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The novel is really a story of coming of age; of Francie's growth into maturity; therefore, the conflict is really the maturing process. Her growth, however, is made more difficult by the poverty that surrounds her.
Protagonist: Francie Nolan, the protagonist of the novel, is a bright, creative, and determined young lady. Her entire growth, from a young girl to a mature teenager, is explored in detail.
Antagonist: Francie's antagonist is the poverty that surrounds her. Although she must struggle against its burdens, she never allows the poverty to overcome her.
Climax: The climax occurs with the death of Francie's father, Johnny. Even though he was an alcoholic who seldom worked, he held the family together with his emotional support. His death makes Francie and the family face many traumas, and his absence is felt keenly by everyone in the family, especially Francie, who felt closer to him than to her mother. Francie is forced to grow up after Johnny's death, for she and Neeley must take jobs to help support the family.
Outcome: Although Francie's life becomes more difficult after Johnny's death, she is too resilient to be permanently damaged by the loss of her father. She and her brother continue their education and eventually raise their standard of living to a comfortable existence. As a result, Francie's story ends as a comedy.
The entire novel revolves around the Nolan family, which consists of Johnny, his wife Katie, and their two children, Francie and Neeley. Eventually, there is a third child, Annie Laurie. The family is close in spite of the fact that they live in the slums of Brooklyn and constantly fight poverty. In particular, the novel traces the growth and development of Francie from a little girl to a young sensible woman.
Katie, Francie's mother, is one of the four daughters of Mary Rommely. At a young age, Katie falls in love with Johnny Nolan, who is a dashing and handsome young man; she virtually snatches him from the hands of her own friend and marries him. She soon gives birth to a daughter, Francie, and then to a son, Cornelius, who is usually called Neeley.
The novel begins with an explanation of Francie's outlook on the world around her. As a young girl of eight, Francie's life revolves around the neighborhood, particularly the candy store, the junkyard, the school, and the butcher's shop. Her keen interest in reading also takes her to the library every day, and she usually checks out one or two books.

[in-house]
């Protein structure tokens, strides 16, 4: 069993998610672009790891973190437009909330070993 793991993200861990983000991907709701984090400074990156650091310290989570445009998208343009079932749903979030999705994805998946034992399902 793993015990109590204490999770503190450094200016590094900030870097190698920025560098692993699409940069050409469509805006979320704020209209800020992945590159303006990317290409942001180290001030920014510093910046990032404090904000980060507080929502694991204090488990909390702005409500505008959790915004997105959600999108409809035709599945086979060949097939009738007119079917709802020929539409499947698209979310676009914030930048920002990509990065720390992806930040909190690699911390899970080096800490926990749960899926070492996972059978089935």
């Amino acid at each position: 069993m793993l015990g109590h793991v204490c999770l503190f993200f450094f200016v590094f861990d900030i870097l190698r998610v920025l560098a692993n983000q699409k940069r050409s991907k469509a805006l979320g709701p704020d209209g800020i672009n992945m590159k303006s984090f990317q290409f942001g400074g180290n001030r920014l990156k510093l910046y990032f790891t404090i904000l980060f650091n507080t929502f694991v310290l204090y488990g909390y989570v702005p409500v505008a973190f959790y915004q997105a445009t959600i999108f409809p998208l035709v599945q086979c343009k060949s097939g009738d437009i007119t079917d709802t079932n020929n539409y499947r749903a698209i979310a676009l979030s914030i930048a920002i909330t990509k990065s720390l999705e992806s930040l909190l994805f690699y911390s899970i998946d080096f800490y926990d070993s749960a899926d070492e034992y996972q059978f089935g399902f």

Francie's father drinks too much and seldom has a job; but he has a big heart and genuinely loves his family. Francie's mother is the practical one. She teaches her children the importance of saving money for the emergencies in life; she also teaches them the importance of education and encourages them to graduate so they will be able to find good jobs. Francie is closer to her father than to her mother, largely because her mother is partial to Neeley.
Even though she has been reared in a poor, shabby neighborhood, Francie is a gracious child who wants to learn everything she can; as a result, she has developed a wisdom beyond her young years, as seen in the way she approaches life and treats others. She does, however, have several difficult experiences during the novel. She is forced to come to terms with death and dying when her father passes away; and she also has a horrible experience with a sex offender. Fortunately, neither of the incidents leaves her permanently scarred.
The story of Francie is interspersed with comic incidents relating to Sissy and Evy, Katie's sisters and Francie's aunts. Francie often turns to these two aunts when she is seeking answers to her questions. They are definitely contributors to her maturing process, which is closely followed throughout the novel. At the end of the book, she has become a successful young lady, who helps her family to rise above their poverty.